My rating: 5 of 5 stars
I’ve known for a long time that the apocalypse is not something to fear. It’s what people will do while the sky falls that is much more frightening. I’ve survived a few mini-pocalypses: a devastating tornado, several hurricanes, and two redheads. I have seen first hand just how batshit crazy people get when the status quo gets a healthy shake. They’ll stab you in the throat for a gallon of gasoline.
P.A. Douglas presents a relatively plausible game-over scenario: Earth finds itself in the crosshairs of a killer field of asteroids and the ensuing meteor storm not only rains down on the planet, but one big old rock gives the moon a kiss and bumps it out of orbit. The result is massive flooding, earthquakes, and something unexpected – the reduction of oxygen in our atmosphere. The air is escaping the balloon, and it seems inevitable that all life on the planet will eventually be extinguished. The time waiting for the ticket punch will be excruciating for those who have managed to survive.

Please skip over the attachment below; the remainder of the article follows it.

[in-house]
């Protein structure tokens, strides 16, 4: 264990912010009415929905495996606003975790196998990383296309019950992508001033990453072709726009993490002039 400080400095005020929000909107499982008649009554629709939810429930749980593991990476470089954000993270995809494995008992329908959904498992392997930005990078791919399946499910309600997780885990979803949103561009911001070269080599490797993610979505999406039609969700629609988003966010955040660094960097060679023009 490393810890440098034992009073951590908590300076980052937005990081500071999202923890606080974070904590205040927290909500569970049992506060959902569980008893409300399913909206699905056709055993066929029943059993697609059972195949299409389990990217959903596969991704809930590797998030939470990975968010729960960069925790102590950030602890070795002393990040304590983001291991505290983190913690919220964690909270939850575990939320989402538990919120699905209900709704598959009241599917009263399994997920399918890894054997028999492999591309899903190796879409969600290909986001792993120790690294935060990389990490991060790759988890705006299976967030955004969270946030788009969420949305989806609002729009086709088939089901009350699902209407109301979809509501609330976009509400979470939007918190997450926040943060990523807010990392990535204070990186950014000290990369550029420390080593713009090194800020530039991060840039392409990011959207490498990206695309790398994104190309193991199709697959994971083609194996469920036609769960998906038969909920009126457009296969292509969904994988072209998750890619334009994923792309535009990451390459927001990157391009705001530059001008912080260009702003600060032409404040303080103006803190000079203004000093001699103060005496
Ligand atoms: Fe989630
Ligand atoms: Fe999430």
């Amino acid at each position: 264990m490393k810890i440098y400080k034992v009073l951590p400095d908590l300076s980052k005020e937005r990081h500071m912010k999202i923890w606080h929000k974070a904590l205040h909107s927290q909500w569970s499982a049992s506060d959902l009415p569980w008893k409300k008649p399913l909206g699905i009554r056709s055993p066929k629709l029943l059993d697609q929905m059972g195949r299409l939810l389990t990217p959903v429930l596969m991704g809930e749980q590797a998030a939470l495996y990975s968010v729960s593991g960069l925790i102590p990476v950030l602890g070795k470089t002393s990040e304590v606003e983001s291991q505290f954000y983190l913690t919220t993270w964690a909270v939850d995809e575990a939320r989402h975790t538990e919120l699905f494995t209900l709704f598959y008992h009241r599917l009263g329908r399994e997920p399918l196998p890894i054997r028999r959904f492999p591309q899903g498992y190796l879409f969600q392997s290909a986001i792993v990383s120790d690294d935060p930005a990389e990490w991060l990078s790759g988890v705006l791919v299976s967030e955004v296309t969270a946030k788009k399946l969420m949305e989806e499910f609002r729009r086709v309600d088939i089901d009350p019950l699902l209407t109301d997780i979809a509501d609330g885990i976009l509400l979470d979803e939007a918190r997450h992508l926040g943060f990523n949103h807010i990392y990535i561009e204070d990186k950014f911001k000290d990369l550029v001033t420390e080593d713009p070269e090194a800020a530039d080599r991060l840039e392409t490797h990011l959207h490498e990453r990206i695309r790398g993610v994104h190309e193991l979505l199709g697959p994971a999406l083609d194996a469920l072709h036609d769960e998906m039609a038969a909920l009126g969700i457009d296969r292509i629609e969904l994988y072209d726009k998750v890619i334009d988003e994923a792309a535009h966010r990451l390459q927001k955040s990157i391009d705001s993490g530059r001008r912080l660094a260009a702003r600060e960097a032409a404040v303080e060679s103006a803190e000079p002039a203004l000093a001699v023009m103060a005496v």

We meet Byron, our protagonist, just pre-apocalypse. He’s an average guy. He’s got an ex-wife and kid living out of state and spends his days grinding away at work and watching cartoons. He’s been hiding out in his apartment watching the events unfold and he is confused and scared. However, he doesn’t get to stay there for long and eventually finds himself with a reasonably sane and diverse group of folks. As the book progresses, we watch them logically plan out their survival while dealing with the personality conflicts one would expect in such dire circumstances.
Douglas contrasts Bryon’s group with another, a group of National Guardsmen who have taken the plunge and allowed themselves to devolve into violent beasts driven by urges to rape and pillage. It’s within this contrast that Douglas puts human nature to the test. Do we rise to the occasion or sink to the bottom when faced with the ultimate crisis? Do we share that gasoline or do we stab someone for it? When the end comes, will you have grace? Or will it be disgrace?
The narrative is tight. We stick to a small cast of characters and although the outside world and its disintegration are mentioned, it’s really about what’s happening in the immediate vicinity. The story is character driven and although the setting is driving their motivations, it never determines them. Byron’s a sympathetic aspiring hero, one that we can behind. There’s some ugly in this book but Byron keeps hope alive.
A great weekend read and a solid contribution to the genre. Worth picking up.